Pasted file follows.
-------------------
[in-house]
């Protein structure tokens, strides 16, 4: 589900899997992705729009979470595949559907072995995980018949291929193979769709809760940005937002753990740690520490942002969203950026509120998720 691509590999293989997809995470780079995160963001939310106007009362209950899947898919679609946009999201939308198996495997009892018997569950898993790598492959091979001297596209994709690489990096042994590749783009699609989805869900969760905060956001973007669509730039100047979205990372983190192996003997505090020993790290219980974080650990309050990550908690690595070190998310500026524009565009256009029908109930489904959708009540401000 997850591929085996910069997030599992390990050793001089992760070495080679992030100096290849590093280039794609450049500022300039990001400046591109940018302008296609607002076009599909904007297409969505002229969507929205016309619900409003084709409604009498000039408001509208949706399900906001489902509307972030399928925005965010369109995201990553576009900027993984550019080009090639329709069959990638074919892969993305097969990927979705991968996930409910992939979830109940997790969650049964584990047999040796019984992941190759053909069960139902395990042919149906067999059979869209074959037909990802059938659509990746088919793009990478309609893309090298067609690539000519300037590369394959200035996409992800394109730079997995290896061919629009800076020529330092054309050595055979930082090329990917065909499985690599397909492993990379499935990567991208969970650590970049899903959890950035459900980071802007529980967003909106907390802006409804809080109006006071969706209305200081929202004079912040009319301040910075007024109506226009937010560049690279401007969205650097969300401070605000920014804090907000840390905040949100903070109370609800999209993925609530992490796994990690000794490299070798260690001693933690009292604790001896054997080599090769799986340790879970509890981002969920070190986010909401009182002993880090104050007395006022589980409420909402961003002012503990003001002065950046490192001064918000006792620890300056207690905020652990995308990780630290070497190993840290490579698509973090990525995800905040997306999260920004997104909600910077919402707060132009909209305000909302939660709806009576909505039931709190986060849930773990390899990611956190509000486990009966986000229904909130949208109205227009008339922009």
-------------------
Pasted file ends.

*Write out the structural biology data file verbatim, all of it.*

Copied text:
[in-house]
């Protein structure tokens, strides 16, 4: 589900899997992705729009979470595949559907072995995980018949291929193979769709809760940005937002753990740690520490942002969203950026509120998720 691509590999293989997809995470780079995160963001939310106007009362209950899947898919679609946009999201939308198996495997009892018997569950898993790598492959091979001297596209994709690489990096042994590749783009699609989805869900969760905060956001973007669509730039100047979205990372983190192996003997505090020993790290219980974080650990309050990550908690690595070190998310500026524009565009256009029908109930489904959708009540401000 997850591929085996910069997030599992390990050793001089992760070495080679992030100096290849590093280039794609450049500022300039990001400046591109940018302008296609607002076009599909904007297409969505002229969507929205016309619900409003084709409604009498000039408001509208949706399900906001489902509307972030399928925005965010369109995201990553576009900027993984550019080009090639329709069959990638074919892969993305097969990927979705991968996930409910992939979830109940997790969650049964584990047999040796019984992941190759053909069960139902395990042919149906067999059979869209074959037909990802059938659509990746088919793009990478309609893309090298067609690539000519300037590369394959200035996409992800394109730079997995290896061919629009800076020529330092054309050595055979930082090329990917065909499985690599397909492993990379499935990567991208969970650590970049899903959890950035459900980071802007529980967003909106907390802006409804809080109006006071969706209305200081929202004079912040009319301040910075007024109506226009937010560049690279401007969205650097969300401070605000920014804090907000840390905040949100903070109370609800999209993925609530992490796994990690000794490299070798260690001693933690009292604790001896054997080599090769799986340790879970509890981002969920070190986010909401009182002993880090104050007395006022589980409420909402961003002012503990003001002065950046490192001064918000006792620890300056207690905020652990995308990780630290070497190993840290490579698509973090990525995800905040997306999260920004997104909600910077919402707060132009909209305000909302939660709806009576909505039931709190986060849930773990390899990611956190509000486990009966986000229904909130949208109205227009008339922009």